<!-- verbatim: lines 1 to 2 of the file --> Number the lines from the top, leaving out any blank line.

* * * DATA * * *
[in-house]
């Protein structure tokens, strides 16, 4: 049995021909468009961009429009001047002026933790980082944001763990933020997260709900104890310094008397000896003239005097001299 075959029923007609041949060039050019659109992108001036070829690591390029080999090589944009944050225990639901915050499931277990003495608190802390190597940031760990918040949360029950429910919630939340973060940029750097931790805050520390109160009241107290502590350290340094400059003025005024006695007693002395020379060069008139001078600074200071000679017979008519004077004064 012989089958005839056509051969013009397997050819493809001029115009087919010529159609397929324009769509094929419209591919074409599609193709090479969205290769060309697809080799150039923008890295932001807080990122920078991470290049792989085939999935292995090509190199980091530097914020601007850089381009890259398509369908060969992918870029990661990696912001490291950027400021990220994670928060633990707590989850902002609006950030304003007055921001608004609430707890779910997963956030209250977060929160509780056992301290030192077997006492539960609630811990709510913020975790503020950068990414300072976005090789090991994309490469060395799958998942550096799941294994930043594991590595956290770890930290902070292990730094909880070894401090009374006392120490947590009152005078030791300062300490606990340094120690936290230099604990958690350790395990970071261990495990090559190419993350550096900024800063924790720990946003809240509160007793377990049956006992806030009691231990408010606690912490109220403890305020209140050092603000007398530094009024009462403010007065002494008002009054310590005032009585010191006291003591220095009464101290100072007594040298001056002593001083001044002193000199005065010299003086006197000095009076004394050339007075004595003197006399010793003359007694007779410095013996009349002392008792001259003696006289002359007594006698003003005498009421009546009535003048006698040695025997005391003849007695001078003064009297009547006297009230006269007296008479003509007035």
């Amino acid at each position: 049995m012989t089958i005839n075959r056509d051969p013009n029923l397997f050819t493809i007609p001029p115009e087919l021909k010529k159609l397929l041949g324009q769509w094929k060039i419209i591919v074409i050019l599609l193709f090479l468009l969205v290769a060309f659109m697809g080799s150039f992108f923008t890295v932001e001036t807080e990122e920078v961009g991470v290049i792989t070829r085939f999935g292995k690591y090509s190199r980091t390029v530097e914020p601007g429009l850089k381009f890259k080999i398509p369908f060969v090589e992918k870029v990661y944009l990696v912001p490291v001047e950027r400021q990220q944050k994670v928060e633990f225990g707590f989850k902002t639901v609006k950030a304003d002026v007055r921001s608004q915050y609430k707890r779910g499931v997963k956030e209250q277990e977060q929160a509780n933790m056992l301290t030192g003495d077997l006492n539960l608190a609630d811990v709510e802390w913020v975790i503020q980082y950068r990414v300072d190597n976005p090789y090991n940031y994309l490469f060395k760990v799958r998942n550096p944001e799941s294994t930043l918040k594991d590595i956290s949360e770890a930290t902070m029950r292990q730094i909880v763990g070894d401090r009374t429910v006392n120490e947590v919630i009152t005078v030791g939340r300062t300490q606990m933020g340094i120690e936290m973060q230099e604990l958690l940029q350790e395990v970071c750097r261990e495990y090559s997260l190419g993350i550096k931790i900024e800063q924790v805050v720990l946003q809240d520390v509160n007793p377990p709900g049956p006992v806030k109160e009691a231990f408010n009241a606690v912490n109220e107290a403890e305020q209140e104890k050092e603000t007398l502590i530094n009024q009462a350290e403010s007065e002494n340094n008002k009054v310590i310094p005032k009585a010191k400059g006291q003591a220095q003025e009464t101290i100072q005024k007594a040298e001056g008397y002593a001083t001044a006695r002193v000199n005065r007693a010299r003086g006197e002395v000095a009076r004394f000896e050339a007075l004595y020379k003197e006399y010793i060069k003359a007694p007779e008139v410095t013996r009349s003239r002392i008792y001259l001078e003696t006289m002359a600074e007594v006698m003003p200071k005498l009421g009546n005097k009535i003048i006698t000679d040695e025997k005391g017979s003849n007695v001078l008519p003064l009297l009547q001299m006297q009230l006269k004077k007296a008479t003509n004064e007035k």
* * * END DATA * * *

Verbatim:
[in-house]
């Protein structure tokens, strides 16, 4: 049995021909468009961009429009001047002026933790980082944001763990933020997260709900104890310094008397000896003239005097001299 075959029923007609041949060039050019659109992108001036070829690591390029080999090589944009944050225990639901915050499931277990003495608190802390190597940031760990918040949360029950429910919630939340973060940029750097931790805050520390109160009241107290502590350290340094400059003025005024006695007693002395020379060069008139001078600074200071000679017979008519004077004064 012989089958005839056509051969013009397997050819493809001029115009087919010529159609397929324009769509094929419209591919074409599609193709090479969205290769060309697809080799150039923008890295932001807080990122920078991470290049792989085939999935292995090509190199980091530097914020601007850089381009890259398509369908060969992918870029990661990696912001490291950027400021990220994670928060633990707590989850902002609006950030304003007055921001608004609430707890779910997963956030209250977060929160509780056992301290030192077997006492539960609630811990709510913020975790503020950068990414300072976005090789090991994309490469060395799958998942550096799941294994930043594991590595956290770890930290902070292990730094909880070894401090009374006392120490947590009152005078030791300062300490606990340094120690936290230099604990958690350790395990970071261990495990090559190419993350550096900024800063924790720990946003809240509160007793377990049956006992806030009691231990408010606690912490109220403890305020209140050092603000007398530094009024009462403010007065002494008002009054310590005032009585010191006291003591220095009464101290100072007594040298001056002593001083001044002193000199005065010299003086006197000095009076004394050339007075004595003197006399010793003359007694007779410095013996009349002392008792001259003696006289002359007594006698003003005498009421009546009535003048006698040695025997005391003849007695001078003064009297009547006297009230006269007296008479003509007035």